IMEPS is an energy-efficient multi-fuel productive stove which enables up to 30% of fuelwood savings.
During the dry season, approximately 8,000 Cambodian farmers and their families rely on additional income-generating activities such as small-scale food processing (palm sugar, noodle, rice wine production), using inefficient productive stoves combined with non-renewable biomass sourcing. Beyond the environmental impact of these unsustainable practices, more and more farmers have to drop these off-season income-generating activities because of the scarcity of firewood and its rising price.
To face these social and environmental challenges, GERES developed the Improved Multi-Energy Productive Stove (IMEPS) Continue reading →
A cooking lesson to promote the improved cookstove efficiency compared to a traditional cookstove (22% less of wood consumption).
From December 2014 to December 2016, GERES conducted an AusAID-funded project aiming to introduce and promote Improved Cookstoves in Kampong Cham and Thbong Khmum provinces. The project supported the dissemination of 90,000 ICS in both regions and allowed to gather critical lessons learned for further dissemination of improved cookstoves in Cambodia.
The objective of this project was to address the prevailing barriers to ICS dissemination in Cambodia, notably among the poorest. Continue reading →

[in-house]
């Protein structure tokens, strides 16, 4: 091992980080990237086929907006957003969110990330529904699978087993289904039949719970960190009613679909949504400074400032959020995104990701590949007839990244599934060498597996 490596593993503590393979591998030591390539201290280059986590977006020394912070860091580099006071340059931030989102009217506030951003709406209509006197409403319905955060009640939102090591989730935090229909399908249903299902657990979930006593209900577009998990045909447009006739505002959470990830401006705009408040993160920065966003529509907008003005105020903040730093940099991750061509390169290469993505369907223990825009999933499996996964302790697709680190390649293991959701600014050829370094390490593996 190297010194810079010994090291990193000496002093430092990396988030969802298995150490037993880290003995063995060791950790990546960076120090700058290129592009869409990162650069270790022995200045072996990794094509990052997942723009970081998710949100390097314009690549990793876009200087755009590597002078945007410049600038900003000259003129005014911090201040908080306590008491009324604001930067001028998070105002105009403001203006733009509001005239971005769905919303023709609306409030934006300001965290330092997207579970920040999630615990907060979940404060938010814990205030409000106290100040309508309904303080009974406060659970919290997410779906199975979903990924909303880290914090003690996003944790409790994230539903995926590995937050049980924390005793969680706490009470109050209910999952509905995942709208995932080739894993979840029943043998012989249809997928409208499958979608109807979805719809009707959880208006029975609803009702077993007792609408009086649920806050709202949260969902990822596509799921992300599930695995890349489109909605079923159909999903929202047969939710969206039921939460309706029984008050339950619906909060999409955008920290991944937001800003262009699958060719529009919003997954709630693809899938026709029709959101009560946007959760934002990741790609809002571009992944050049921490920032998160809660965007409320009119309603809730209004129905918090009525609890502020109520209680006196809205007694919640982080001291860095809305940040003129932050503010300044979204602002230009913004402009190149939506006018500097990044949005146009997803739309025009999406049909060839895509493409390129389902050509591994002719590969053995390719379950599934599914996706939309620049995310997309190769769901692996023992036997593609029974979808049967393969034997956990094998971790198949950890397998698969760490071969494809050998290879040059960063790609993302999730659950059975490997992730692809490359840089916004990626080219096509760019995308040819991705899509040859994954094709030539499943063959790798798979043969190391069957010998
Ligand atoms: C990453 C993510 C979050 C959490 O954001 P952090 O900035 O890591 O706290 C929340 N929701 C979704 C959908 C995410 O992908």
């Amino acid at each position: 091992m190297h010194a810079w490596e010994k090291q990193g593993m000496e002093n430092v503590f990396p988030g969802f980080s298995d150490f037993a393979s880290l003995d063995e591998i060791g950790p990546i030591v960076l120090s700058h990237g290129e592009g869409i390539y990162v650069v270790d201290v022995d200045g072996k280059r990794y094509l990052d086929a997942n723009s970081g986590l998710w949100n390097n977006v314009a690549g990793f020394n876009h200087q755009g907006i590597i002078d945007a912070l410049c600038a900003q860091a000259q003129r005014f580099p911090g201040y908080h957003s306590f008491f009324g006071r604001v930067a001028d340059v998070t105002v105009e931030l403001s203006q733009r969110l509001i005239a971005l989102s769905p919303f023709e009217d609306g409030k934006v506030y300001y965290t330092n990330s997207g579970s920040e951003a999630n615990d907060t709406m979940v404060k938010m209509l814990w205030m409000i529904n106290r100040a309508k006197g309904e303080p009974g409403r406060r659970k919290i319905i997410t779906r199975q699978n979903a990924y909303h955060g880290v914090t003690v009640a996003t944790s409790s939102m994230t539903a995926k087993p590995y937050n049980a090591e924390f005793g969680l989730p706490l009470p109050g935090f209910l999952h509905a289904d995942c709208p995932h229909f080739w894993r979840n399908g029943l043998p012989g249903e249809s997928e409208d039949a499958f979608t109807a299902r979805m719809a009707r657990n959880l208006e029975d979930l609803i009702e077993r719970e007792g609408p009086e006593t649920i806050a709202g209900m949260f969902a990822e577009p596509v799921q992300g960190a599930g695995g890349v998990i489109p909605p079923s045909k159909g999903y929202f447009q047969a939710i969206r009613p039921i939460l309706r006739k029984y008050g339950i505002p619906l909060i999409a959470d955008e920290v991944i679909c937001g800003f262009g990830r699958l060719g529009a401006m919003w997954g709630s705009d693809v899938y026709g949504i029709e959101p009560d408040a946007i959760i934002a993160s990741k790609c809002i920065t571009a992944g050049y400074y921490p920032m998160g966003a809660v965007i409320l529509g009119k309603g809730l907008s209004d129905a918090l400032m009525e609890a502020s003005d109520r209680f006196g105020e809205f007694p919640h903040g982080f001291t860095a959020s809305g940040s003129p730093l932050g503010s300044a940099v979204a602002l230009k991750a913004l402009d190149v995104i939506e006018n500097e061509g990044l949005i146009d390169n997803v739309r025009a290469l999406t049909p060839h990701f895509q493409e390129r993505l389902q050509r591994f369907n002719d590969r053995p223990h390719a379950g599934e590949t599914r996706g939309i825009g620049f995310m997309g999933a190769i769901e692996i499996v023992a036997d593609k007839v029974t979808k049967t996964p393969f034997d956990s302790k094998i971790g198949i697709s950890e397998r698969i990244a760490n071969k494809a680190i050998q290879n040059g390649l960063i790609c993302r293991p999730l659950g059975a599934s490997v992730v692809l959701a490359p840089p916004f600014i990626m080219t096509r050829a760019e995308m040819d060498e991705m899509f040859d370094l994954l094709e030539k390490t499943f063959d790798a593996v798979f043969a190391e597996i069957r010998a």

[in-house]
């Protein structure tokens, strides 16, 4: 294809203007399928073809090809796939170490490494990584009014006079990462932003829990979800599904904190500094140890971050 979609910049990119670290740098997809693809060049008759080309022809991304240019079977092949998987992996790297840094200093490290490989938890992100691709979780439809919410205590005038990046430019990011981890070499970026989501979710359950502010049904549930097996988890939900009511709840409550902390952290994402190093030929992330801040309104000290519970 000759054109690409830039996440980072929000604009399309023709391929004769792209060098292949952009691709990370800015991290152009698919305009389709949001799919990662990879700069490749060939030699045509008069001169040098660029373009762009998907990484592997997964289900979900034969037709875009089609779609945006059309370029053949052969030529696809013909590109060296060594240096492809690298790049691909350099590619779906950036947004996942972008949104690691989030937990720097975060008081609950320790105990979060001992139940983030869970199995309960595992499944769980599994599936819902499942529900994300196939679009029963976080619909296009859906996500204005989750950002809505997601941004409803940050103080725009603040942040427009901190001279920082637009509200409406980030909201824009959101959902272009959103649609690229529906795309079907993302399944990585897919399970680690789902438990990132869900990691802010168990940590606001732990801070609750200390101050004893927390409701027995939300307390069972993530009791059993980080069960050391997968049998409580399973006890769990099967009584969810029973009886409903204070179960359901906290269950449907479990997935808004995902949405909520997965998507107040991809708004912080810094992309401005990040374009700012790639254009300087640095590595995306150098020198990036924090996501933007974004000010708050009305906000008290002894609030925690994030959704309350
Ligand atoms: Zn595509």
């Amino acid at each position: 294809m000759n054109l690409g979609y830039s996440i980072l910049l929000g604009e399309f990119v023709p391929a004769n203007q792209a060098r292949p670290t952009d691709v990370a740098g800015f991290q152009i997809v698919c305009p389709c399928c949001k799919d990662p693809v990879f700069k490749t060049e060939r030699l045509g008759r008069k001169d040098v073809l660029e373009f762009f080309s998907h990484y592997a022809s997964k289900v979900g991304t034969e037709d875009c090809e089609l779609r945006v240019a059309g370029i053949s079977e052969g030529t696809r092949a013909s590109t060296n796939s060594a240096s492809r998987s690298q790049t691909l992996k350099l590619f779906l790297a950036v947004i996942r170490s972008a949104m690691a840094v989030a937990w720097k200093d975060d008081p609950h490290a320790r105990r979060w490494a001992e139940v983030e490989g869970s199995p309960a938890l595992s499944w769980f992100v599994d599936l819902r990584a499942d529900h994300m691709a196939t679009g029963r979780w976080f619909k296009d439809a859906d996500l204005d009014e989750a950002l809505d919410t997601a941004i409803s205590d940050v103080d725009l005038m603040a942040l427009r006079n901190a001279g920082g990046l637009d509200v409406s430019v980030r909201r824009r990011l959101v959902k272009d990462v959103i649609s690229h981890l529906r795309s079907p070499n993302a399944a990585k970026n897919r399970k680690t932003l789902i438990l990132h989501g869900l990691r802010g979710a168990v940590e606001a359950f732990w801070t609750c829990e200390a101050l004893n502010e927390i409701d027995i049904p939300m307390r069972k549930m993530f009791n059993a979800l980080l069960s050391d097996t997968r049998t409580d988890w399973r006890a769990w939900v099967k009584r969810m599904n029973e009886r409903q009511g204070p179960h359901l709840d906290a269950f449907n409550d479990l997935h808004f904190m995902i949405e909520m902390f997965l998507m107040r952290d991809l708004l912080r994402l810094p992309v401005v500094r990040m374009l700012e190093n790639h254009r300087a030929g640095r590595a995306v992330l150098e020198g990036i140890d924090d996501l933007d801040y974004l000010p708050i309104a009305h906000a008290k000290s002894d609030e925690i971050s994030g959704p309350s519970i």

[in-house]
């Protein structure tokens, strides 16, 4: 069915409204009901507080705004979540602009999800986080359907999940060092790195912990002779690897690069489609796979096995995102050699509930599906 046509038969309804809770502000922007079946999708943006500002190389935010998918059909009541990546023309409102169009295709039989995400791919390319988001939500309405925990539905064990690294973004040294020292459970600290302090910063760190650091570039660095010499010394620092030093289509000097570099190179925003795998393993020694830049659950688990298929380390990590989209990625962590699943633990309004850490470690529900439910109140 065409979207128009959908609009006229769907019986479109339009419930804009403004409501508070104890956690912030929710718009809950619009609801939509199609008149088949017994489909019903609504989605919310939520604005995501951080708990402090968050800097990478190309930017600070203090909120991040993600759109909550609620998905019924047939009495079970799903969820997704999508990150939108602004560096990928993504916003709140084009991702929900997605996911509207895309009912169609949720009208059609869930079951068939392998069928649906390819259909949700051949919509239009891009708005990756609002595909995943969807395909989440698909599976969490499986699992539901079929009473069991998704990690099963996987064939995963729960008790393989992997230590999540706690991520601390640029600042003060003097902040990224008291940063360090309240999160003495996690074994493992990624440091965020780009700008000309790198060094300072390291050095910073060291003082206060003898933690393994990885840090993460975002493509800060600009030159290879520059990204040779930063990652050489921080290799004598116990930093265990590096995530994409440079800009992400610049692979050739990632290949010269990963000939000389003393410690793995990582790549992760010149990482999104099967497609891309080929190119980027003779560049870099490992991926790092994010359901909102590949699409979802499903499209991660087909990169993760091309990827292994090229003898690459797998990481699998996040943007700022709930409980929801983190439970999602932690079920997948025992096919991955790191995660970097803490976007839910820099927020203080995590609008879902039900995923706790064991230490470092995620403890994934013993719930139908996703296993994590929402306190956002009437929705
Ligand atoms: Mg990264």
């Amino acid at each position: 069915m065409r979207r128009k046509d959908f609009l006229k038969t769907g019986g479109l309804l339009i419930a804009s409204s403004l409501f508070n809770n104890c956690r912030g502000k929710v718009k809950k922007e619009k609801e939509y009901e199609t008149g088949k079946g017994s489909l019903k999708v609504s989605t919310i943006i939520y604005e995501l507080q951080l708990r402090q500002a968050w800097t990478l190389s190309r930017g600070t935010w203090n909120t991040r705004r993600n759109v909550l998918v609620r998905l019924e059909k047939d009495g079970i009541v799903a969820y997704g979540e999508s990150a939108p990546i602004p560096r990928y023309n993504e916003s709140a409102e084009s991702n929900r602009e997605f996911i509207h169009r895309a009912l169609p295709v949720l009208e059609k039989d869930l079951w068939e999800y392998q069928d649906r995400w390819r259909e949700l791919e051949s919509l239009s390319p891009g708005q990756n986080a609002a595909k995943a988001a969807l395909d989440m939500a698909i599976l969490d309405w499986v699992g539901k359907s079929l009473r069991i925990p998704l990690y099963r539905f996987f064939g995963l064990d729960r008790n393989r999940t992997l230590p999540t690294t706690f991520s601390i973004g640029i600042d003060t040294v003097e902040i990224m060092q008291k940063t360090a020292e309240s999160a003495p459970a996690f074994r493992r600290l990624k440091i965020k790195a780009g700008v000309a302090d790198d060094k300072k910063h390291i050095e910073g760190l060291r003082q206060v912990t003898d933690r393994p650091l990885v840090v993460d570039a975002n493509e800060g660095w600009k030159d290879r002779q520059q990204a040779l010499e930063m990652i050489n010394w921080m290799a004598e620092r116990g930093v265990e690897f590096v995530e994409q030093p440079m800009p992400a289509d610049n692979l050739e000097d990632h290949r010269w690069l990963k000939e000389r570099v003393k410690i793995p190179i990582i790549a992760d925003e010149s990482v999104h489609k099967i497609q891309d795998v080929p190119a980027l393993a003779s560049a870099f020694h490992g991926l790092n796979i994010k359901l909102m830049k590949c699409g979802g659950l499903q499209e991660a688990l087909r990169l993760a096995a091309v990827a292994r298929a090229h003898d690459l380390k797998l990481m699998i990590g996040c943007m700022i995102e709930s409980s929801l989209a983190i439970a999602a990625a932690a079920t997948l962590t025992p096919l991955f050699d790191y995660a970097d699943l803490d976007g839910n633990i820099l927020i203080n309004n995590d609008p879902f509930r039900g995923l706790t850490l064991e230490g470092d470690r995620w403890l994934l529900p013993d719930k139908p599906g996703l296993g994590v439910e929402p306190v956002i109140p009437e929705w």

It is quite lamentable that the biggest contributor – biomass – to Cambodia’s total energy mix is also one that gets probably the least attention among researchers and government alike.
Biomass energy makes up 70 percent of Cambodia’s energy consumption, more than 90 percent of which – according to FloWood: A Study of Biomass Energy Demand Patterns in Cambodia undertaken by GERES from the middle of 2013 till end-2014 – is supplied by woodfuel (firewood and charcoal), representing 4.3 million tons (or 2 million ton oil equivalent) of Cambodia’s primary wood consumption annually.
By Thomas Chaumont, Romain Joya and Silvia Pergetti August, 2013; updated by Neeraj Joshi February, 2014; updated by Silvia Pergetti October, 2014
Access to energy, as an inherent factor of growth, is intertwined with development. Scaling up the availability of affordable and efficient energy services is key to attain Cambodia’s development targets.
In 2012, Cambodia energy consumption amounted at 4.7 Mtoe, mainly attributed to the residential sector: domestic cooking represents 34% of the final energy demand, and household-scale businesses might account for another relevant portion of it. As of now, the industrial and transport sectors represent minor energy consumers, but they are both projected to grow exponentially in the coming years.
In order to meet the demand of Cambodian users, in 2012 Cambodia imported or extracted 5.5 Mtoe of primary energy sources. In particular, the strong need for biomass puts pressure on natural and forest resources.
Cambodia’s total energy consumption is projected to grow in the next decades. Current policies at national and international level aim at addressing energy poverty and creating preconditions for growth. In particular, hopes of policy-makers are set on hydropower. Given its importance, biomass energy remains at the core of policy-making efforts in Cambodia.